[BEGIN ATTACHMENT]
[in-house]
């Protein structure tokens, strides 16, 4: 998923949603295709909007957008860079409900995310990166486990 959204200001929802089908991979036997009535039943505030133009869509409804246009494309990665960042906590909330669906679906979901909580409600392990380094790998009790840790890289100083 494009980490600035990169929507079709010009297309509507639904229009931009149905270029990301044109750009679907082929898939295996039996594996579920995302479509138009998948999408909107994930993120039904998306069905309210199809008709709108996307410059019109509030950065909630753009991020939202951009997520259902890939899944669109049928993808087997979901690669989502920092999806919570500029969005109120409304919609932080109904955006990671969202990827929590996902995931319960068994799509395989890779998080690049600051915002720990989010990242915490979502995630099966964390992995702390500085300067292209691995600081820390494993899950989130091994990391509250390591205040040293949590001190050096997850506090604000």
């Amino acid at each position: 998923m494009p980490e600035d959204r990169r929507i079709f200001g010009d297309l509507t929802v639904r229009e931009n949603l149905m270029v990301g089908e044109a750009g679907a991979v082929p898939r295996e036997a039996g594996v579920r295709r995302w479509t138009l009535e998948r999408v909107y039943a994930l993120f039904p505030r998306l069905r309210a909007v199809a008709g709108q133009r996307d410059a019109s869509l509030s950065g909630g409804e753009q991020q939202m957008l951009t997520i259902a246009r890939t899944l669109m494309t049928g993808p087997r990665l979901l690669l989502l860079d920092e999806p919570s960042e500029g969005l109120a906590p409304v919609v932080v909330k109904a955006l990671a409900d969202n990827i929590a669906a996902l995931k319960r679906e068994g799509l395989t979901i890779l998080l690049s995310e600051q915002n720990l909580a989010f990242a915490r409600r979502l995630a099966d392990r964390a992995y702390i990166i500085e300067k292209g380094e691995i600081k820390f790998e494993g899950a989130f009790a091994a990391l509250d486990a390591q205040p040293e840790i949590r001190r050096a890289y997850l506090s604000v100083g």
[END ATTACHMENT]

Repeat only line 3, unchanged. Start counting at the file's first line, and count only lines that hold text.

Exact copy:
């Amino acid at each position: 998923m494009p980490e600035d959204r990169r929507i079709f200001g010009d297309l509507t929802v639904r229009e931009n949603l149905m270029v990301g089908e044109a750009g679907a991979v082929p898939r295996e036997a039996g594996v579920r295709r995302w479509t138009l009535e998948r999408v909107y039943a994930l993120f039904p505030r998306l069905r309210a909007v199809a008709g709108q133009r996307d410059a019109s869509l509030s950065g909630g409804e753009q991020q939202m957008l951009t997520i259902a246009r890939t899944l669109m494309t049928g993808p087997r990665l979901l690669l989502l860079d920092e999806p919570s960042e500029g969005l109120a906590p409304v919609v932080v909330k109904a955006l990671a409900d969202n990827i929590a669906a996902l995931k319960r679906e068994g799509l395989t979901i890779l998080l690049s995310e600051q915002n720990l909580a989010f990242a915490r409600r979502l995630a099966d392990r964390a992995y702390i990166i500085e300067k292209g380094e691995i600081k820390f790998e494993g899950a989130f009790a091994a990391l509250d486990a390591q205040p040293e840790i949590r001190r050096a890289y997850l506090s604000v100083g």